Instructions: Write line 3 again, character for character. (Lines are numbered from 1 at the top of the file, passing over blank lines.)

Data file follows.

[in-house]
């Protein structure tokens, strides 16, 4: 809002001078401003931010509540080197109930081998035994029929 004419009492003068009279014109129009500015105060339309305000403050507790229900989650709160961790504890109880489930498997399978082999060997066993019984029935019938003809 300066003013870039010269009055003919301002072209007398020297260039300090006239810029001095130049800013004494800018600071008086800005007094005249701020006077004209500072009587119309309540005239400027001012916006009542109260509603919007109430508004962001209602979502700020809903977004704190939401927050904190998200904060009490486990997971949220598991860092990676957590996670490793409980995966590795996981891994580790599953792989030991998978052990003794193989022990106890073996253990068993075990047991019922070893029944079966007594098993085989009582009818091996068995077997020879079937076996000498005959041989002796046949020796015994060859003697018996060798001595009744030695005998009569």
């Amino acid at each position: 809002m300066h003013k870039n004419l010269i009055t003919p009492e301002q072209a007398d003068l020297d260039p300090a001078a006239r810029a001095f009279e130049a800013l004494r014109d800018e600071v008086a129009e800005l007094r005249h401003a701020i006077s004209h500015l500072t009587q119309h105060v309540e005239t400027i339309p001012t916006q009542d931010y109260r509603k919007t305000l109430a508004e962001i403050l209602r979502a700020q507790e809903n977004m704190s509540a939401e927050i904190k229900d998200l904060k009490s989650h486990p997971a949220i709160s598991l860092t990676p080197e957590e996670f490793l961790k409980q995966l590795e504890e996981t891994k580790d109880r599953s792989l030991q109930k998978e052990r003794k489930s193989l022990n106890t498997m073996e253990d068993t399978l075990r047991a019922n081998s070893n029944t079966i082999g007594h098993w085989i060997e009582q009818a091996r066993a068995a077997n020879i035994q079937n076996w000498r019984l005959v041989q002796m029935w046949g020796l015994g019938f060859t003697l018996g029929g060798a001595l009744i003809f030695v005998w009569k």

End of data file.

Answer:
């Amino acid at each position: 809002m300066h003013k870039n004419l010269i009055t003919p009492e301002q072209a007398d003068l020297d260039p300090a001078a006239r810029a001095f009279e130049a800013l004494r014109d800018e600071v008086a129009e800005l007094r005249h401003a701020i006077s004209h500015l500072t009587q119309h105060v309540e005239t400027i339309p001012t916006q009542d931010y109260r509603k919007t305000l109430a508004e962001i403050l209602r979502a700020q507790e809903n977004m704190s509540a939401e927050i904190k229900d998200l904060k009490s989650h486990p997971a949220i709160s598991l860092t990676p080197e957590e996670f490793l961790k409980q995966l590795e504890e996981t891994k580790d109880r599953s792989l030991q109930k998978e052990r003794k489930s193989l022990n106890t498997m073996e253990d068993t399978l075990r047991a019922n081998s070893n029944t079966i082999g007594h098993w085989i060997e009582q009818a091996r066993a068995a077997n020879i035994q079937n076996w000498r019984l005959v041989q002796m029935w046949g020796l015994g019938f060859t003697l018996g029929g060798a001595l009744i003809f030695v005998w009569k």